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2010 economic forecast: Cloudy job conditions with uncertain recovery
The forecast for 2010’s economy is less optimistic and more realistic: Americans have more suffering to do before the healing begins.
The Federal Way Chamber of Commerce presented its annual Economic Forecast Breakfast on Jan. 30 at The Commons mall. A panel of regional business leaders discussed trends and outlooks for 2010.
At the core of conversation was the great recession’s economic toll in 2009. The consensus was that in 2010, a promising sign of recovery would come later rather than sooner.
Following is a sample of points made by panelists.
David Allen, executive vice president of McKinstry, said the Puget Sound region is ahead of the curve in green jobs and technology.
Green jobs involve energy audits, engineers, skilled craft workers and environmental consultants. He said that $1 million in energy efficiency work can create 15 to 22 jobs. The region must fight to win and keep job “clusters,” he said, praising Federal Way’s health care incubator as a wise investment in a growing industry.
Trade and transportation
The Port of Seattle is a regional economic powerhouse responsible for thousands of jobs. The port afaces stiff competition from Vancouver, B.C., said port president Bill Bryant: “We don’t want to lose what we’ve got.”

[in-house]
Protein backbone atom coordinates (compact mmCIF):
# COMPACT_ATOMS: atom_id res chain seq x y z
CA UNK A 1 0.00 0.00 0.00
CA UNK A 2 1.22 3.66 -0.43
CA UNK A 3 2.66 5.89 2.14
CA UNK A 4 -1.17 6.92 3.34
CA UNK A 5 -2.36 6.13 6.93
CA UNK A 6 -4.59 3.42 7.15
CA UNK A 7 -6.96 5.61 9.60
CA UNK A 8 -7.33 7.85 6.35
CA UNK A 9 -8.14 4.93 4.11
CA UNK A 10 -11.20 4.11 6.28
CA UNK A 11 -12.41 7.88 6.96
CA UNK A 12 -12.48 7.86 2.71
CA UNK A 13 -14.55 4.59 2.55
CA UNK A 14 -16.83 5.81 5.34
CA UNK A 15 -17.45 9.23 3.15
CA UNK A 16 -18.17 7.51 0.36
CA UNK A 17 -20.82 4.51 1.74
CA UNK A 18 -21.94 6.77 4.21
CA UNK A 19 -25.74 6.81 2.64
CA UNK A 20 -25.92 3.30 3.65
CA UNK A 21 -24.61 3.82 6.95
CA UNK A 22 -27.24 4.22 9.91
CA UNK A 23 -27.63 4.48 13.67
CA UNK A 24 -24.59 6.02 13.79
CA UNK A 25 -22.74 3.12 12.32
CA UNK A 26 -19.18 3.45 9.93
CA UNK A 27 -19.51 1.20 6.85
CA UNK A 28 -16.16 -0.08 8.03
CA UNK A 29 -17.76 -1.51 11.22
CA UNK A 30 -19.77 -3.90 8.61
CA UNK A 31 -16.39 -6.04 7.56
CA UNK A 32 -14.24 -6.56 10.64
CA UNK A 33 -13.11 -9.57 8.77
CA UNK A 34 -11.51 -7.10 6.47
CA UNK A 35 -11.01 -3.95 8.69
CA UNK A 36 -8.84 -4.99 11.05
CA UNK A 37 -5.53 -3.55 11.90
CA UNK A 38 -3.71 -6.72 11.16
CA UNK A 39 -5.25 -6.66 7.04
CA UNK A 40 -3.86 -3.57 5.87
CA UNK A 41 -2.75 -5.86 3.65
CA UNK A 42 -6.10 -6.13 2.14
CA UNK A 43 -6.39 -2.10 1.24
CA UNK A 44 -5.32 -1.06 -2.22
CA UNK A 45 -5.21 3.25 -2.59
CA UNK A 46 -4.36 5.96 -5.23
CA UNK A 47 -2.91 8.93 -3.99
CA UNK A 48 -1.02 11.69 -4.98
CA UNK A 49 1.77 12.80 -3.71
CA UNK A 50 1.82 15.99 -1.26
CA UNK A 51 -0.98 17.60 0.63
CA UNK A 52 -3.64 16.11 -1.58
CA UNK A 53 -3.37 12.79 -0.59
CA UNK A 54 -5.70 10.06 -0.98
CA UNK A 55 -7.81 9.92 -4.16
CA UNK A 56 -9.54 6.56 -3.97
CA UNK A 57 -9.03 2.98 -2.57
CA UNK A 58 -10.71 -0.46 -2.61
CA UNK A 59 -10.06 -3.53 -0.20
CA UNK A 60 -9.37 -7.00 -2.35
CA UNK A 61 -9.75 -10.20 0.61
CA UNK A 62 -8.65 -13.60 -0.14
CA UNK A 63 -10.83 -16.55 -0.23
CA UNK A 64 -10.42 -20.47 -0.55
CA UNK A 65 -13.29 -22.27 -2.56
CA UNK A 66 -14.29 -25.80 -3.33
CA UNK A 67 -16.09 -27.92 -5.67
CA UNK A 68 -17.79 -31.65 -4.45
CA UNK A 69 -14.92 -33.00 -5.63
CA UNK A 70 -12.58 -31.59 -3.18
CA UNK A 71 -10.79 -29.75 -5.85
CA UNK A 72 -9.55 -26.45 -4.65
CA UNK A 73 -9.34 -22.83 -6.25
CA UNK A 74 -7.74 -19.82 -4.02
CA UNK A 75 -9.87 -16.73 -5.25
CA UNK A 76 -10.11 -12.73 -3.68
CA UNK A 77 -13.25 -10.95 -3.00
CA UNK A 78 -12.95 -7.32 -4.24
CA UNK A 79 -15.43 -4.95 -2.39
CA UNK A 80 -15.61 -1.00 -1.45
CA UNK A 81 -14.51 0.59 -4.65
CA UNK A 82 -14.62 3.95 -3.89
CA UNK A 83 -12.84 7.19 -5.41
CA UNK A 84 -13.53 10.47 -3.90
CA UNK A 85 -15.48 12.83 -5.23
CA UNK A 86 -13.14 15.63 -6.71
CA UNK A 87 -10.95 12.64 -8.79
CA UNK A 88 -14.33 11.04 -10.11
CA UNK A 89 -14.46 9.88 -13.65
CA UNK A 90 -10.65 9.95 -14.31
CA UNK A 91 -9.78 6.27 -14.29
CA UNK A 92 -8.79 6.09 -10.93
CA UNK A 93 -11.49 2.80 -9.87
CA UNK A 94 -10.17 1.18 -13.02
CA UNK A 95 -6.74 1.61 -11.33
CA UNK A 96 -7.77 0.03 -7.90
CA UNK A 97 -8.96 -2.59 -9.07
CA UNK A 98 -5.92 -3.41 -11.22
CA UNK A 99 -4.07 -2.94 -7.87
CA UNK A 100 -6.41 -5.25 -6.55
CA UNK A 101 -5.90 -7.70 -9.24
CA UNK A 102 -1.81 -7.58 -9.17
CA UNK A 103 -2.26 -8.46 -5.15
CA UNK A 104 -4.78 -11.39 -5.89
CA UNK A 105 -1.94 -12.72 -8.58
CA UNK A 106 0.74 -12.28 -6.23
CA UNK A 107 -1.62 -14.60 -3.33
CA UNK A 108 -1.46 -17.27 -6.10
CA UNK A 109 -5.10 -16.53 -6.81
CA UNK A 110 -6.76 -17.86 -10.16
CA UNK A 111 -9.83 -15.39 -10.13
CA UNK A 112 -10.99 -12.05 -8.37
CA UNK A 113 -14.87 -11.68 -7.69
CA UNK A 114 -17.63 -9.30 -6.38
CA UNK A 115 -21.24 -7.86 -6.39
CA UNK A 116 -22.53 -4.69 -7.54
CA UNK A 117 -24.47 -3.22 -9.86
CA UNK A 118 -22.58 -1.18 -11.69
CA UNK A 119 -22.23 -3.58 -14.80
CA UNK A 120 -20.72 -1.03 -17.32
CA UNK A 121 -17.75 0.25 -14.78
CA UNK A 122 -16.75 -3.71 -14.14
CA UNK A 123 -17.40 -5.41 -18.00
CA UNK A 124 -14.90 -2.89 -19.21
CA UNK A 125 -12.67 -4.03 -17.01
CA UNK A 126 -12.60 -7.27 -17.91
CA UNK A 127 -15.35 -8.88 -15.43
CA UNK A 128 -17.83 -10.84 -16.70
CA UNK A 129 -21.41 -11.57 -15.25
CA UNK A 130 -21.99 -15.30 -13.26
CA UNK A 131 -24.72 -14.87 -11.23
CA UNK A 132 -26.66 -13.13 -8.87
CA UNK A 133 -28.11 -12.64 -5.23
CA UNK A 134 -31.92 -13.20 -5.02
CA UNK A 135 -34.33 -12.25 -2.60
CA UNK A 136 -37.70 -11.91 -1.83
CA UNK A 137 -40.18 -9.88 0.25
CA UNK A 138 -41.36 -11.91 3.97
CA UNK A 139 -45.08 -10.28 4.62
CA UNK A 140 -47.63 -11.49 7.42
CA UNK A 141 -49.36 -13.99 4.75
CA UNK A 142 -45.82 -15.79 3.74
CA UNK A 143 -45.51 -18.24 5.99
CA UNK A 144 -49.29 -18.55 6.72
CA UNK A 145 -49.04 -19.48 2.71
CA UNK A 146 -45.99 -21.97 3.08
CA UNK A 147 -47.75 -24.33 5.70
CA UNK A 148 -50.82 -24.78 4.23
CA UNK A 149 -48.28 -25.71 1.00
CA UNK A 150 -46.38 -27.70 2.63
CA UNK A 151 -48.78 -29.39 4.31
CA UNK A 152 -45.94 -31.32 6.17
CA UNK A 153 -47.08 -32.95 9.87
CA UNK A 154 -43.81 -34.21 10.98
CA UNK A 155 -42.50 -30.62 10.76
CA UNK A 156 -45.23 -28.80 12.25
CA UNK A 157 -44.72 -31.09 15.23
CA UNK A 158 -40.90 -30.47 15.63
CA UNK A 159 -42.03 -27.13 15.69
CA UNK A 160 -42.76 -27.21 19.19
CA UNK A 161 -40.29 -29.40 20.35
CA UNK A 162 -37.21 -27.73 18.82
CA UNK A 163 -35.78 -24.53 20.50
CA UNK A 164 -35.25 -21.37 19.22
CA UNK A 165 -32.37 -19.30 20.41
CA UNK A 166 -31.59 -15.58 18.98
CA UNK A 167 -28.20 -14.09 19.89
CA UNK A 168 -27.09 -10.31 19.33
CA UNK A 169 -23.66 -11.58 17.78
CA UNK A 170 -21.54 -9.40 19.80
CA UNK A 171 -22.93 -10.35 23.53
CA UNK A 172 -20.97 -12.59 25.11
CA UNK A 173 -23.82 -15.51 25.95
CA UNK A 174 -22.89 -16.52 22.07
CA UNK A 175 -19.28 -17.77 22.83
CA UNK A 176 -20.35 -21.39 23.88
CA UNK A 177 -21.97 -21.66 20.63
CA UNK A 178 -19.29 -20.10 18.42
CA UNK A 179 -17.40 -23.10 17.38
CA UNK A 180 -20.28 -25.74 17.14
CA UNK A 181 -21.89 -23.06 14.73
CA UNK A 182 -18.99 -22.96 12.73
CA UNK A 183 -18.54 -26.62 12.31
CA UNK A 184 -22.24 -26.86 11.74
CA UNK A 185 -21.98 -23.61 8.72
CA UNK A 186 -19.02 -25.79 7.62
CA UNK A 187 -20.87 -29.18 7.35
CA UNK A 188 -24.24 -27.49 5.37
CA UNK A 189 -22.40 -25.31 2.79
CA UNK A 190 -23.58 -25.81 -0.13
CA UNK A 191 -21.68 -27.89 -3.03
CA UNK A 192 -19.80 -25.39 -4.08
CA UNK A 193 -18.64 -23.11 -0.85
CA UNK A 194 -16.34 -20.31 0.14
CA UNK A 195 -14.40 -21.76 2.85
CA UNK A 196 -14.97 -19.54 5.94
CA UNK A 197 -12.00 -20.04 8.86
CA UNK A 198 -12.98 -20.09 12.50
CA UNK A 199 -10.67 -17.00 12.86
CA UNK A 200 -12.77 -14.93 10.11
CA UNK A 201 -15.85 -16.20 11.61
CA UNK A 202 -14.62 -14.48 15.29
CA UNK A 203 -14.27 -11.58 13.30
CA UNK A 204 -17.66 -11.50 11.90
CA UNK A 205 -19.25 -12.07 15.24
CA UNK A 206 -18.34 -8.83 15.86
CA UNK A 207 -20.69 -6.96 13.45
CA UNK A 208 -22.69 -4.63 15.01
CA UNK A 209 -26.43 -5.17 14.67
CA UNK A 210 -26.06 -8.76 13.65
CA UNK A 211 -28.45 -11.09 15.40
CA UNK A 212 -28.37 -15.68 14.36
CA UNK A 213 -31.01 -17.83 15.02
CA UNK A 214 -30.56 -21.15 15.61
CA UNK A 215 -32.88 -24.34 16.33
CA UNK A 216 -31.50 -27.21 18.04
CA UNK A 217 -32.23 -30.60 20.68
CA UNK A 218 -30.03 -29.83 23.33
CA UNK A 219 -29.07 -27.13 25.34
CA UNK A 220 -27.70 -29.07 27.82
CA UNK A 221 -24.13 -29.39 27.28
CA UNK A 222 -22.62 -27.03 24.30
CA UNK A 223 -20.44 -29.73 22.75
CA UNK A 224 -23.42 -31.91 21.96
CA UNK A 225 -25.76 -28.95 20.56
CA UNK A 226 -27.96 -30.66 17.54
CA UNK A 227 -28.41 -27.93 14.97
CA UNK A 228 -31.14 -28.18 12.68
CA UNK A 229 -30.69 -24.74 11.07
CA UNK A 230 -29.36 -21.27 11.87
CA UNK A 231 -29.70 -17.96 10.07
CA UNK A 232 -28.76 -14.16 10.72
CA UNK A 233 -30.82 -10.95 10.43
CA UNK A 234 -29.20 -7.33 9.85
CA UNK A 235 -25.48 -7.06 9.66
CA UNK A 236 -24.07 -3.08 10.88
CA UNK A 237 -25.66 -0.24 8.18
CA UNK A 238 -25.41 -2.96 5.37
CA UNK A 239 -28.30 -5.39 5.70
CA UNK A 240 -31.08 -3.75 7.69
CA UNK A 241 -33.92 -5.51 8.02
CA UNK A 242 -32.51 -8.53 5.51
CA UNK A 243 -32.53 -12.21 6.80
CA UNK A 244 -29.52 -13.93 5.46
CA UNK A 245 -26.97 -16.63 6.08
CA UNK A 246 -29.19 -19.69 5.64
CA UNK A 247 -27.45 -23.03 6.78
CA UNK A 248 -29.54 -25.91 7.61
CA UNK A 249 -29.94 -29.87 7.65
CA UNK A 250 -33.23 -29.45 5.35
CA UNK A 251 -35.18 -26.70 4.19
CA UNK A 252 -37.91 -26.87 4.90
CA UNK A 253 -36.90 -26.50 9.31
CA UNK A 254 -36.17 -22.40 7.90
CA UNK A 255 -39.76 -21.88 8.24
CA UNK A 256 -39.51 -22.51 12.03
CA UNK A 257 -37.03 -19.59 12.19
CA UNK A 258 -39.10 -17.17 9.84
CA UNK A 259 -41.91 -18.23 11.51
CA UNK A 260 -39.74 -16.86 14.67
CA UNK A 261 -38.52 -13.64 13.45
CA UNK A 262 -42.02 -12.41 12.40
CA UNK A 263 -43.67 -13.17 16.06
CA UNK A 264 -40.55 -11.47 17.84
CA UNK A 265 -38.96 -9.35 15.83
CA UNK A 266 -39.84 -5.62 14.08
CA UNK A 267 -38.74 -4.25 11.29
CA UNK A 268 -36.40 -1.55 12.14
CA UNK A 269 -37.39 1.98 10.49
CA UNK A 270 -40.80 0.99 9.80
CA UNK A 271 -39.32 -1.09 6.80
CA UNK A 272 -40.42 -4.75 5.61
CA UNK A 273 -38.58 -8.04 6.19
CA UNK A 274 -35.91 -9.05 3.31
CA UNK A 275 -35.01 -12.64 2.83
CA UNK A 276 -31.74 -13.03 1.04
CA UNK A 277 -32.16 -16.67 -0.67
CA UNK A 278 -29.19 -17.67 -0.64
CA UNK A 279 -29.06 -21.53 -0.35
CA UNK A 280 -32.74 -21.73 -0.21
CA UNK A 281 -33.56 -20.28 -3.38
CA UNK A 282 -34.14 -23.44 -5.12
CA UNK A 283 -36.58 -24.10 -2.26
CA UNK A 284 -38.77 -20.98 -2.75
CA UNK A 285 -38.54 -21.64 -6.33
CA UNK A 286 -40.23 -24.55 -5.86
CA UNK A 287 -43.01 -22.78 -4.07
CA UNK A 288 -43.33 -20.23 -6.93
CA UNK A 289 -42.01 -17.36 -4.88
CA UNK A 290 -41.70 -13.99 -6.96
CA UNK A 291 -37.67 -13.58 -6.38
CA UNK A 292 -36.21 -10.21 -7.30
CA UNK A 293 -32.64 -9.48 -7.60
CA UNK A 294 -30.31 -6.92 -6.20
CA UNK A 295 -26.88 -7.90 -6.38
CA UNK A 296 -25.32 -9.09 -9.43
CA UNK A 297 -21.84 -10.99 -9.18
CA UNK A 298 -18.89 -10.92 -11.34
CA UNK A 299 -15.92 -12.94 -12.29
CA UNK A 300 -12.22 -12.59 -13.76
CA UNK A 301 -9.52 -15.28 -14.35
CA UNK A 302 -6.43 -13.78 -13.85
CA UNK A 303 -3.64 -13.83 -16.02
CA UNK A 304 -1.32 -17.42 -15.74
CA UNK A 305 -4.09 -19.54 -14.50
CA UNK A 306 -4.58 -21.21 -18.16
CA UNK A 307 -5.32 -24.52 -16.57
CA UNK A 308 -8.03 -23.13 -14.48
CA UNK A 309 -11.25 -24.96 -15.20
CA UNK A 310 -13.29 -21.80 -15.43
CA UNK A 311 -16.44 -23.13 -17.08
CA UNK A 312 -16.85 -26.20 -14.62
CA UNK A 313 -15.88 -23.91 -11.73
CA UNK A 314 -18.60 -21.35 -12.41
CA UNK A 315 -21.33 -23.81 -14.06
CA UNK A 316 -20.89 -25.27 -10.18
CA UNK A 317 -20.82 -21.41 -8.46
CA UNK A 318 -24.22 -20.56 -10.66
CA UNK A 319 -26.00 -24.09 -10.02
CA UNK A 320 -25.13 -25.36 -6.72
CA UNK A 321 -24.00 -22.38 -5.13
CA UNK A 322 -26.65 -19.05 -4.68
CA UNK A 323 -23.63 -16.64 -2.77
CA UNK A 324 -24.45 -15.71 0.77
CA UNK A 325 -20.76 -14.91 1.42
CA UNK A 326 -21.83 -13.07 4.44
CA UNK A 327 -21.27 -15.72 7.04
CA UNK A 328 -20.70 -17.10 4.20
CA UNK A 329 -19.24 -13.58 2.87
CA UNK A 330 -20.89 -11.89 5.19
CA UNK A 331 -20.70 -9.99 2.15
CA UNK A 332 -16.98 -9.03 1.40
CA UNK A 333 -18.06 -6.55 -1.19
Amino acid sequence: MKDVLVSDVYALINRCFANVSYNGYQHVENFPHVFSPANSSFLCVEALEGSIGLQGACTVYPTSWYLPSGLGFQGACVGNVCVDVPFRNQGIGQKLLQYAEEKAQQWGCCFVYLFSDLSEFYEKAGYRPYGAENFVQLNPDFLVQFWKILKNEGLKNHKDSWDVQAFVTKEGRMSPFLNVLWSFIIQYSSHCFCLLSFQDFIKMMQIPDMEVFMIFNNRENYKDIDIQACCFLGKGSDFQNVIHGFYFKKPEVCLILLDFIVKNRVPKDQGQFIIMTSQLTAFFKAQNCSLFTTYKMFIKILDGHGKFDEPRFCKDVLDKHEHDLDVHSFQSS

Between 10 to 15 percent of the world’s shipping fleet sits idle, he said. World trade has plummeted in the slow economy, although the Port of Seattle is faring better than other West Coast locations such as Los Angeles and Long Beach. The Port of Seattle, which also includes Sea-Tac airport, is focused on increasing port traffic which was down more than 8 percent last year.
“We are disserved by a hyperpartisan political culture,” said Aaron Reardon, Snohomish County Executive.
The former legislator said state government needs to take a more competitive attitude in luring businesses — and keeping businesses from leaving. “The problem was, they stopped,” he said of state lawmakers. Reardon cited the recent loss of the Boeing 787 construction to South Carolina as one example of this shortcoming.
In the next 18 months, 500 more banks are expected to close, said Brian Vance, president and CEO of Heritage Bank.
Last year, 140 banks closed, he said.
Banks want and need to make loans. The nation will not see economic recovery until the housing market stabilizes and unemployment (currently around 10 percent) goes down. “We still have a ways to crawl out of this mess,” he said.
Richard W. Davidson, president of Coldwell Banker Commercial, arrived from New Jersey to serve as the event’s keynote speaker.
“We were all enjoying the ride,” he said of the real estate boom of 2000 to 2005, which saw a 61 percent jump in median home values. “The wealth we were building, we were building on debt.”
Commercial real estate has racked up billions of dollars in debt with no recovery sighted until 2011, he said. The real estate market has seen a 90 percent decline in volume since 2007, and commercial mortgage backed securities have nearly disappeared.
However, residential prices were up 1 percent between January 2009 and November 2009, said Davidson, whose company controls 10 percent of the U.S. market.